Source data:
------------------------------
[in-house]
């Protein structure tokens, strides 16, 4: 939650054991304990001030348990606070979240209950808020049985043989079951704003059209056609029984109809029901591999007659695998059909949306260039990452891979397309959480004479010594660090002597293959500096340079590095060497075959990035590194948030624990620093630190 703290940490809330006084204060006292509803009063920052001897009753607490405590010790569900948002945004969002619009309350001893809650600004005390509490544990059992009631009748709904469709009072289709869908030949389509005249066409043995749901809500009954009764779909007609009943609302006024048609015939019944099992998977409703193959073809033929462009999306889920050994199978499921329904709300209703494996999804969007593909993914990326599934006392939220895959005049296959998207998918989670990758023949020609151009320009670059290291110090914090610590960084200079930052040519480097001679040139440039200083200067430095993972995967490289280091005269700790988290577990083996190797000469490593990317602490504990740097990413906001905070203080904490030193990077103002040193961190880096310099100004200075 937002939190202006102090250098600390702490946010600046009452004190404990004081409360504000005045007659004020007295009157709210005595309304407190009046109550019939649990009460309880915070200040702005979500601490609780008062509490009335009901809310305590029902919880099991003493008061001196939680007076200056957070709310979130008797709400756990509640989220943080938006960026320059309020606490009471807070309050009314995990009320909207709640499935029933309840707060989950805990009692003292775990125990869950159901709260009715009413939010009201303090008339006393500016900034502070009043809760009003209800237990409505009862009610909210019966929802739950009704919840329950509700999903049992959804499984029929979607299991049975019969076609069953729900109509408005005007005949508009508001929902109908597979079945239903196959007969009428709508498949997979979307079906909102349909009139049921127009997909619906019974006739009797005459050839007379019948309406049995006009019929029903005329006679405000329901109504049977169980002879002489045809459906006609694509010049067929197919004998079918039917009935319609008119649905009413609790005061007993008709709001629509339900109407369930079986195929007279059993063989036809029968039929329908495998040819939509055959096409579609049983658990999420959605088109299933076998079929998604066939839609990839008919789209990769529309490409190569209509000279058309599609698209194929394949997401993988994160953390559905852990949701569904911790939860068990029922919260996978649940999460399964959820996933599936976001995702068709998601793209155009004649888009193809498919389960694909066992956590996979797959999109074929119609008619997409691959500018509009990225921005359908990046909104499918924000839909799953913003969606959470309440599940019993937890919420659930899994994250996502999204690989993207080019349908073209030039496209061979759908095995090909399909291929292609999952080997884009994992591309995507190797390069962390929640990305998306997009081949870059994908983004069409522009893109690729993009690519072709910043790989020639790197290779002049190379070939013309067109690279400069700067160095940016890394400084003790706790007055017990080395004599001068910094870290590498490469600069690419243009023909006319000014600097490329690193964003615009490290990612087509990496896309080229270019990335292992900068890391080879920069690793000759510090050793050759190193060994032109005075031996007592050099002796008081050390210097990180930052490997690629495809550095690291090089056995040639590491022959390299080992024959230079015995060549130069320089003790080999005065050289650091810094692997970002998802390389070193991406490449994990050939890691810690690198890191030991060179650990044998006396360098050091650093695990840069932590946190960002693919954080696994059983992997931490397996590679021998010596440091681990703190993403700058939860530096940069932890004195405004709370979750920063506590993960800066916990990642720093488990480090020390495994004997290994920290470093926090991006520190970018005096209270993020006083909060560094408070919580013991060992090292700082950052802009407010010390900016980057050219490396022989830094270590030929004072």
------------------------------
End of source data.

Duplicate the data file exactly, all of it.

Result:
[in-house]
């Protein structure tokens, strides 16, 4: 939650054991304990001030348990606070979240209950808020049985043989079951704003059209056609029984109809029901591999007659695998059909949306260039990452891979397309959480004479010594660090002597293959500096340079590095060497075959990035590194948030624990620093630190 703290940490809330006084204060006292509803009063920052001897009753607490405590010790569900948002945004969002619009309350001893809650600004005390509490544990059992009631009748709904469709009072289709869908030949389509005249066409043995749901809500009954009764779909007609009943609302006024048609015939019944099992998977409703193959073809033929462009999306889920050994199978499921329904709300209703494996999804969007593909993914990326599934006392939220895959005049296959998207998918989670990758023949020609151009320009670059290291110090914090610590960084200079930052040519480097001679040139440039200083200067430095993972995967490289280091005269700790988290577990083996190797000469490593990317602490504990740097990413906001905070203080904490030193990077103002040193961190880096310099100004200075 937002939190202006102090250098600390702490946010600046009452004190404990004081409360504000005045007659004020007295009157709210005595309304407190009046109550019939649990009460309880915070200040702005979500601490609780008062509490009335009901809310305590029902919880099991003493008061001196939680007076200056957070709310979130008797709400756990509640989220943080938006960026320059309020606490009471807070309050009314995990009320909207709640499935029933309840707060989950805990009692003292775990125990869950159901709260009715009413939010009201303090008339006393500016900034502070009043809760009003209800237990409505009862009610909210019966929802739950009704919840329950509700999903049992959804499984029929979607299991049975019969076609069953729900109509408005005007005949508009508001929902109908597979079945239903196959007969009428709508498949997979979307079906909102349909009139049921127009997909619906019974006739009797005459050839007379019948309406049995006009019929029903005329006679405000329901109504049977169980002879002489045809459906006609694509010049067929197919004998079918039917009935319609008119649905009413609790005061007993008709709001629509339900109407369930079986195929007279059993063989036809029968039929329908495998040819939509055959096409579609049983658990999420959605088109299933076998079929998604066939839609990839008919789209990769529309490409190569209509000279058309599609698209194929394949997401993988994160953390559905852990949701569904911790939860068990029922919260996978649940999460399964959820996933599936976001995702068709998601793209155009004649888009193809498919389960694909066992956590996979797959999109074929119609008619997409691959500018509009990225921005359908990046909104499918924000839909799953913003969606959470309440599940019993937890919420659930899994994250996502999204690989993207080019349908073209030039496209061979759908095995090909399909291929292609999952080997884009994992591309995507190797390069962390929640990305998306997009081949870059994908983004069409522009893109690729993009690519072709910043790989020639790197290779002049190379070939013309067109690279400069700067160095940016890394400084003790706790007055017990080395004599001068910094870290590498490469600069690419243009023909006319000014600097490329690193964003615009490290990612087509990496896309080229270019990335292992900068890391080879920069690793000759510090050793050759190193060994032109005075031996007592050099002796008081050390210097990180930052490997690629495809550095690291090089056995040639590491022959390299080992024959230079015995060549130069320089003790080999005065050289650091810094692997970002998802390389070193991406490449994990050939890691810690690198890191030991060179650990044998006396360098050091650093695990840069932590946190960002693919954080696994059983992997931490397996590679021998010596440091681990703190993403700058939860530096940069932890004195405004709370979750920063506590993960800066916990990642720093488990480090020390495994004997290994920290470093926090991006520190970018005096209270993020006083909060560094408070919580013991060992090292700082950052802009407010010390900016980057050219490396022989830094270590030929004072």